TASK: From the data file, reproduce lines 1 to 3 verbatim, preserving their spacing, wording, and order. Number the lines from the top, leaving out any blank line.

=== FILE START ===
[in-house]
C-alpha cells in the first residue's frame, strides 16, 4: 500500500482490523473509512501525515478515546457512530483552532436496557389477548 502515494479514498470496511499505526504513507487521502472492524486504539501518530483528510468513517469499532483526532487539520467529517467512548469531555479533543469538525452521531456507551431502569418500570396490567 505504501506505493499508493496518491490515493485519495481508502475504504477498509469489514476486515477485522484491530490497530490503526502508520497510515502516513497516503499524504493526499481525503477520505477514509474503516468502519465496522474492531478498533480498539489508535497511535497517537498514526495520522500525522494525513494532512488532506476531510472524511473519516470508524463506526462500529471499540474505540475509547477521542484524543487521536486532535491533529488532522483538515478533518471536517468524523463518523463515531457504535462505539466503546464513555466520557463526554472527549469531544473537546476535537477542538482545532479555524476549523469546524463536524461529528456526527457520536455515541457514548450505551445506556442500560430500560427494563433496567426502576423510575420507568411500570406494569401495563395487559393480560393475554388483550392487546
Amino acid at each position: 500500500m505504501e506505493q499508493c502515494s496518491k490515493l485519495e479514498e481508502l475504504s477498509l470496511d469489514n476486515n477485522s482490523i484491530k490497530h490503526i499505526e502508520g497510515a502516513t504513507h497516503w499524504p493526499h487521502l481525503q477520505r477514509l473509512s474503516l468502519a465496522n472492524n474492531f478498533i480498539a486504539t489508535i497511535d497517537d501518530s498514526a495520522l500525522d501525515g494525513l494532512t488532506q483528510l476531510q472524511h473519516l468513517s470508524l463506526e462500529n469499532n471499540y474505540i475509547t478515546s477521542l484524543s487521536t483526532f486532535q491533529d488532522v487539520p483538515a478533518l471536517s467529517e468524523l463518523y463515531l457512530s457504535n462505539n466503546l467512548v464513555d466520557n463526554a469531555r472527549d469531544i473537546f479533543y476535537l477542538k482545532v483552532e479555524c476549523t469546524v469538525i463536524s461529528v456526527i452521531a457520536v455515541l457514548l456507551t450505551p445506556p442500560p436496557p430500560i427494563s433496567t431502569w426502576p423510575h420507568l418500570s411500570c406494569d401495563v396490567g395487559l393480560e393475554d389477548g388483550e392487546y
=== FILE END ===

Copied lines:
[in-house]
C-alpha cells in the first residue's frame, strides 16, 4: 500500500482490523473509512501525515478515546457512530483552532436496557389477548 502515494479514498470496511499505526504513507487521502472492524486504539501518530483528510468513517469499532483526532487539520467529517467512548469531555479533543469538525452521531456507551431502569418500570396490567 505504501506505493499508493496518491490515493485519495481508502475504504477498509469489514476486515477485522484491530490497530490503526502508520497510515502516513497516503499524504493526499481525503477520505477514509474503516468502519465496522474492531478498533480498539489508535497511535497517537498514526495520522500525522494525513494532512488532506476531510472524511473519516470508524463506526462500529471499540474505540475509547477521542484524543487521536486532535491533529488532522483538515478533518471536517468524523463518523463515531457504535462505539466503546464513555466520557463526554472527549469531544473537546476535537477542538482545532479555524476549523469546524463536524461529528456526527457520536455515541457514548450505551445506556442500560430500560427494563433496567426502576423510575420507568411500570406494569401495563395487559393480560393475554388483550392487546
Amino acid at each position: 500500500m505504501e506505493q499508493c502515494s496518491k490515493l485519495e479514498e481508502l475504504s477498509l470496511d469489514n476486515n477485522s482490523i484491530k490497530h490503526i499505526e502508520g497510515a502516513t504513507h497516503w499524504p493526499h487521502l481525503q477520505r477514509l473509512s474503516l468502519a465496522n472492524n474492531f478498533i480498539a486504539t489508535i497511535d497517537d501518530s498514526a495520522l500525522d501525515g494525513l494532512t488532506q483528510l476531510q472524511h473519516l468513517s470508524l463506526e462500529n469499532n471499540y474505540i475509547t478515546s477521542l484524543s487521536t483526532f486532535q491533529d488532522v487539520p483538515a478533518l471536517s467529517e468524523l463518523y463515531l457512530s457504535n462505539n466503546l467512548v464513555d466520557n463526554a469531555r472527549d469531544i473537546f479533543y476535537l477542538k482545532v483552532e479555524c476549523t469546524v469538525i463536524s461529528v456526527i452521531a457520536v455515541l457514548l456507551t450505551p445506556p442500560p436496557p430500560i427494563s433496567t431502569w426502576p423510575h420507568l418500570s411500570c406494569d401495563v396490567g395487559l393480560e393475554d389477548g388483550e392487546y